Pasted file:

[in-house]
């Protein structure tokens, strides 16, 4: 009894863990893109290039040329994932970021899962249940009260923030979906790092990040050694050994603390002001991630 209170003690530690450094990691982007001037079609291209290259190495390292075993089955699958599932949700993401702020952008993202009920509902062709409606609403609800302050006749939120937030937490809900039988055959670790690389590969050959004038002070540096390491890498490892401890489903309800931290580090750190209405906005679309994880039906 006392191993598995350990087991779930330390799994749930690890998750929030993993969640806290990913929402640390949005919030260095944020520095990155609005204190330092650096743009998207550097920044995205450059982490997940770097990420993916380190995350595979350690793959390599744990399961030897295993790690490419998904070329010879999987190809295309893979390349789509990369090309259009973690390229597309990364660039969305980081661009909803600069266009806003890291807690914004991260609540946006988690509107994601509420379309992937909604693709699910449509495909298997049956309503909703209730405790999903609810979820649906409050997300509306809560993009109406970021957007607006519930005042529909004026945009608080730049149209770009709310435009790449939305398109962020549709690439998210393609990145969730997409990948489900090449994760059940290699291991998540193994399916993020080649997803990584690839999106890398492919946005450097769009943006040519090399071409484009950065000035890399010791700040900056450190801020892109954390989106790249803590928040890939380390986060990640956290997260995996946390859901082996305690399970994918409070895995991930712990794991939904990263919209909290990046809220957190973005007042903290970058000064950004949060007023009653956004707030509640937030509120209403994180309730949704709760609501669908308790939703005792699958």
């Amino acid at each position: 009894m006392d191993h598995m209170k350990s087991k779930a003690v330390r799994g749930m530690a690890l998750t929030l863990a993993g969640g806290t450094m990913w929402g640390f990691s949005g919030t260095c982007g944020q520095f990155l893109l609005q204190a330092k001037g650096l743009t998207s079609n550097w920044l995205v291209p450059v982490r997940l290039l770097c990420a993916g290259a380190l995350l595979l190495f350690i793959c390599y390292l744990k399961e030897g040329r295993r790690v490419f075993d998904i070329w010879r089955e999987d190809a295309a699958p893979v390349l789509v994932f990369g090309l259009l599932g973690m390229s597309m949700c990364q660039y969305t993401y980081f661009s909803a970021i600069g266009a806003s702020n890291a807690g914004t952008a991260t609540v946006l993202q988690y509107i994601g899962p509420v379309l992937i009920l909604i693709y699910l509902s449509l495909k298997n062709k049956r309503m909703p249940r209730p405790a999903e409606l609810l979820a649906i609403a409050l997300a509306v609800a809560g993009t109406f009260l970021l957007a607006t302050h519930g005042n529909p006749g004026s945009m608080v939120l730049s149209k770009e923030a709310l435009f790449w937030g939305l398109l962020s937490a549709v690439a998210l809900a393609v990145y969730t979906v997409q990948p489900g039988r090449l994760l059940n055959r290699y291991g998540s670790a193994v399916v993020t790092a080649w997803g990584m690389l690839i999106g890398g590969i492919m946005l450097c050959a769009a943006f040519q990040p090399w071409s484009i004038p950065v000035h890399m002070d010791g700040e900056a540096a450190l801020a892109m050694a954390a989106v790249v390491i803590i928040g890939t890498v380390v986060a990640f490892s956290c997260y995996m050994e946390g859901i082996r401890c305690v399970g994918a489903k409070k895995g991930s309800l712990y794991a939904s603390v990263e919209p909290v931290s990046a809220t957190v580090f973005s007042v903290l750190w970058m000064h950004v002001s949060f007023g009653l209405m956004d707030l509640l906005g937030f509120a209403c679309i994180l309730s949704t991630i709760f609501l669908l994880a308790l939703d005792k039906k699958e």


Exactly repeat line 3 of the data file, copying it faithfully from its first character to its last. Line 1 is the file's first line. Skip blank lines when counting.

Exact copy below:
């Amino acid at each position: 009894m006392d191993h598995m209170k350990s087991k779930a003690v330390r799994g749930m530690a690890l998750t929030l863990a993993g969640g806290t450094m990913w929402g640390f990691s949005g919030t260095c982007g944020q520095f990155l893109l609005q204190a330092k001037g650096l743009t998207s079609n550097w920044l995205v291209p450059v982490r997940l290039l770097c990420a993916g290259a380190l995350l595979l190495f350690i793959c390599y390292l744990k399961e030897g040329r295993r790690v490419f075993d998904i070329w010879r089955e999987d190809a295309a699958p893979v390349l789509v994932f990369g090309l259009l599932g973690m390229s597309m949700c990364q660039y969305t993401y980081f661009s909803a970021i600069g266009a806003s702020n890291a807690g914004t952008a991260t609540v946006l993202q988690y509107i994601g899962p509420v379309l992937i009920l909604i693709y699910l509902s449509l495909k298997n062709k049956r309503m909703p249940r209730p405790a999903e409606l609810l979820a649906i609403a409050l997300a509306v609800a809560g993009t109406f009260l970021l957007a607006t302050h519930g005042n529909p006749g004026s945009m608080v939120l730049s149209k770009e923030a709310l435009f790449w937030g939305l398109l962020s937490a549709v690439a998210l809900a393609v990145y969730t979906v997409q990948p489900g039988r090449l994760l059940n055959r290699y291991g998540s670790a193994v399916v993020t790092a080649w997803g990584m690389l690839i999106g890398g590969i492919m946005l450097c050959a769009a943006f040519q990040p090399w071409s484009i004038p950065v000035h890399m002070d010791g700040e900056a540096a450190l801020a892109m050694a954390a989106v790249v390491i803590i928040g890939t890498v380390v986060a990640f490892s956290c997260y995996m050994e946390g859901i082996r401890c305690v399970g994918a489903k409070k895995g991930s309800l712990y794991a939904s603390v990263e919209p909290v931290s990046a809220t957190v580090f973005s007042v903290l750190w970058m000064h950004v002001s949060f007023g009653l209405m956004d707030l509640l906005g937030f509120a209403c679309i994180l309730s949704t991630i709760f609501l669908l994880a308790l939703d005792k039906k699958e």